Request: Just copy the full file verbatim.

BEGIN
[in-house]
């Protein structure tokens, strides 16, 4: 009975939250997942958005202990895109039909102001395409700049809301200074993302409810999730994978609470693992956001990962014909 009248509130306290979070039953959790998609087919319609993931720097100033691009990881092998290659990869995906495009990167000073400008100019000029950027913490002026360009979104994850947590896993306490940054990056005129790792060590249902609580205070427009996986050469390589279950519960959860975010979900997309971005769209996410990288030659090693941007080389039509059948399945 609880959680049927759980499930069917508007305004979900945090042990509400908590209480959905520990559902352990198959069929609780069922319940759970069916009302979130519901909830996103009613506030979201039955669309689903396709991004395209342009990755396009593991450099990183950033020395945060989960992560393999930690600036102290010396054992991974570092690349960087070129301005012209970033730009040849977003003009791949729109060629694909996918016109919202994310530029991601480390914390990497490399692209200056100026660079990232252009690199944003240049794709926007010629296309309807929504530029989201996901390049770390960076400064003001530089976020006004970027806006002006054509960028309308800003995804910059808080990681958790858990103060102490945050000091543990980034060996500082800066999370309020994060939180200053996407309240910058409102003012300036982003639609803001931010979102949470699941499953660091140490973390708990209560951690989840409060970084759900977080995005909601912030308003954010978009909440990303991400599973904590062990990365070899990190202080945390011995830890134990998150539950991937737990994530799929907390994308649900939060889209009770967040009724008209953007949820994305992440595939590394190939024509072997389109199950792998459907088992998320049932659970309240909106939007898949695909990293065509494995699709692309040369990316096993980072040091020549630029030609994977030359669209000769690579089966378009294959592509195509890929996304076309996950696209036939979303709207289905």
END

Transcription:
[in-house]
């Protein structure tokens, strides 16, 4: 009975939250997942958005202990895109039909102001395409700049809301200074993302409810999730994978609470693992956001990962014909 009248509130306290979070039953959790998609087919319609993931720097100033691009990881092998290659990869995906495009990167000073400008100019000029950027913490002026360009979104994850947590896993306490940054990056005129790792060590249902609580205070427009996986050469390589279950519960959860975010979900997309971005769209996410990288030659090693941007080389039509059948399945 609880959680049927759980499930069917508007305004979900945090042990509400908590209480959905520990559902352990198959069929609780069922319940759970069916009302979130519901909830996103009613506030979201039955669309689903396709991004395209342009990755396009593991450099990183950033020395945060989960992560393999930690600036102290010396054992991974570092690349960087070129301005012209970033730009040849977003003009791949729109060629694909996918016109919202994310530029991601480390914390990497490399692209200056100026660079990232252009690199944003240049794709926007010629296309309807929504530029989201996901390049770390960076400064003001530089976020006004970027806006002006054509960028309308800003995804910059808080990681958790858990103060102490945050000091543990980034060996500082800066999370309020994060939180200053996407309240910058409102003012300036982003639609803001931010979102949470699941499953660091140490973390708990209560951690989840409060970084759900977080995005909601912030308003954010978009909440990303991400599973904590062990990365070899990190202080945390011995830890134990998150539950991937737990994530799929907390994308649900939060889209009770967040009724008209953007949820994305992440595939590394190939024509072997389109199950792998459907088992998320049932659970309240909106939007898949695909990293065509494995699709692309040369990316096993980072040091020549630029030609994977030359669209000769690579089966378009294959592509195509890929996304076309996950696209036939979303709207289905």